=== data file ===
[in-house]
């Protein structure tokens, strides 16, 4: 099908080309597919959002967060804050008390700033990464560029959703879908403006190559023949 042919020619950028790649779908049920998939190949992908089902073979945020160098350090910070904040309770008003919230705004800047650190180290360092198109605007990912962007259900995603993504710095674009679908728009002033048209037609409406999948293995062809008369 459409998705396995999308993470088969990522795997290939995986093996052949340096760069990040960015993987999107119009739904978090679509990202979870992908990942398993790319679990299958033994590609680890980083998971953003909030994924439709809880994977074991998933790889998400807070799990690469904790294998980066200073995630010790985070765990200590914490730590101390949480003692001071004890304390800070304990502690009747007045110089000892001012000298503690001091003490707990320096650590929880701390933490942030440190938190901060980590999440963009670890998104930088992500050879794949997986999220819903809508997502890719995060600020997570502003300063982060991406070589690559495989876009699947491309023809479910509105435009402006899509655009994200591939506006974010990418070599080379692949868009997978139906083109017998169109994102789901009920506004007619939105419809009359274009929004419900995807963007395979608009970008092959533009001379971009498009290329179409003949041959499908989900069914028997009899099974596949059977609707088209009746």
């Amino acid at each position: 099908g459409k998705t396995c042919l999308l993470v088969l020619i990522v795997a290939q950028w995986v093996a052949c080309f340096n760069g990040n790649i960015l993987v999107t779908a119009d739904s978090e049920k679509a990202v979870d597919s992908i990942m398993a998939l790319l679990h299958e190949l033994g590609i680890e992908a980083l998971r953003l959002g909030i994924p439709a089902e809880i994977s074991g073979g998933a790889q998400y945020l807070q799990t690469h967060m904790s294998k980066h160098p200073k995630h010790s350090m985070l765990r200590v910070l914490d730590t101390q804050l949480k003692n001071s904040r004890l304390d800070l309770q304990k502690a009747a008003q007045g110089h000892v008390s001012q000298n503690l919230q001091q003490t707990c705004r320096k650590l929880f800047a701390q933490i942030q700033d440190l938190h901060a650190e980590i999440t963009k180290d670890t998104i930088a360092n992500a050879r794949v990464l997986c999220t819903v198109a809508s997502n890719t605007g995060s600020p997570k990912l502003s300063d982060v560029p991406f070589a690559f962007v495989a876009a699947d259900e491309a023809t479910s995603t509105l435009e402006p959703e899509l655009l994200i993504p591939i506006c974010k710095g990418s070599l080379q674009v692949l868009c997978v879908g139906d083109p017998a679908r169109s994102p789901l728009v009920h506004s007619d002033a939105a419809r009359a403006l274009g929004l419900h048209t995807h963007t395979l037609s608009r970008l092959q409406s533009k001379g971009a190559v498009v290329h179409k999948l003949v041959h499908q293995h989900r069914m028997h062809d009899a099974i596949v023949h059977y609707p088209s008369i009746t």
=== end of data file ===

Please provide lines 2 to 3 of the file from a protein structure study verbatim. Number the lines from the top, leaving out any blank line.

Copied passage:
């Protein structure tokens, strides 16, 4: 099908080309597919959002967060804050008390700033990464560029959703879908403006190559023949 042919020619950028790649779908049920998939190949992908089902073979945020160098350090910070904040309770008003919230705004800047650190180290360092198109605007990912962007259900995603993504710095674009679908728009002033048209037609409406999948293995062809008369 459409998705396995999308993470088969990522795997290939995986093996052949340096760069990040960015993987999107119009739904978090679509990202979870992908990942398993790319679990299958033994590609680890980083998971953003909030994924439709809880994977074991998933790889998400807070799990690469904790294998980066200073995630010790985070765990200590914490730590101390949480003692001071004890304390800070304990502690009747007045110089000892001012000298503690001091003490707990320096650590929880701390933490942030440190938190901060980590999440963009670890998104930088992500050879794949997986999220819903809508997502890719995060600020997570502003300063982060991406070589690559495989876009699947491309023809479910509105435009402006899509655009994200591939506006974010990418070599080379692949868009997978139906083109017998169109994102789901009920506004007619939105419809009359274009929004419900995807963007395979608009970008092959533009001379971009498009290329179409003949041959499908989900069914028997009899099974596949059977609707088209009746």
């Amino acid at each position: 099908g459409k998705t396995c042919l999308l993470v088969l020619i990522v795997a290939q950028w995986v093996a052949c080309f340096n760069g990040n790649i960015l993987v999107t779908a119009d739904s978090e049920k679509a990202v979870d597919s992908i990942m398993a998939l790319l679990h299958e190949l033994g590609i680890e992908a980083l998971r953003l959002g909030i994924p439709a089902e809880i994977s074991g073979g998933a790889q998400y945020l807070q799990t690469h967060m904790s294998k980066h160098p200073k995630h010790s350090m985070l765990r200590v910070l914490d730590t101390q804050l949480k003692n001071s904040r004890l304390d800070l309770q304990k502690a009747a008003q007045g110089h000892v008390s001012q000298n503690l919230q001091q003490t707990c705004r320096k650590l929880f800047a701390q933490i942030q700033d440190l938190h901060a650190e980590i999440t963009k180290d670890t998104i930088a360092n992500a050879r794949v990464l997986c999220t819903v198109a809508s997502n890719t605007g995060s600020p997570k990912l502003s300063d982060v560029p991406f070589a690559f962007v495989a876009a699947d259900e491309a023809t479910s995603t509105l435009e402006p959703e899509l655009l994200i993504p591939i506006c974010k710095g990418s070599l080379q674009v692949l868009c997978v879908g139906d083109p017998a679908r169109s994102p789901l728009v009920h506004s007619d002033a939105a419809r009359a403006l274009g929004l419900h048209t995807h963007t395979l037609s608009r970008l092959q409406s533009k001379g971009a190559v498009v290329h179409k999948l003949v041959h499908q293995h989900r069914m028997h062809d009899a099974i596949v023949h059977y609707p088209s008369i009746t």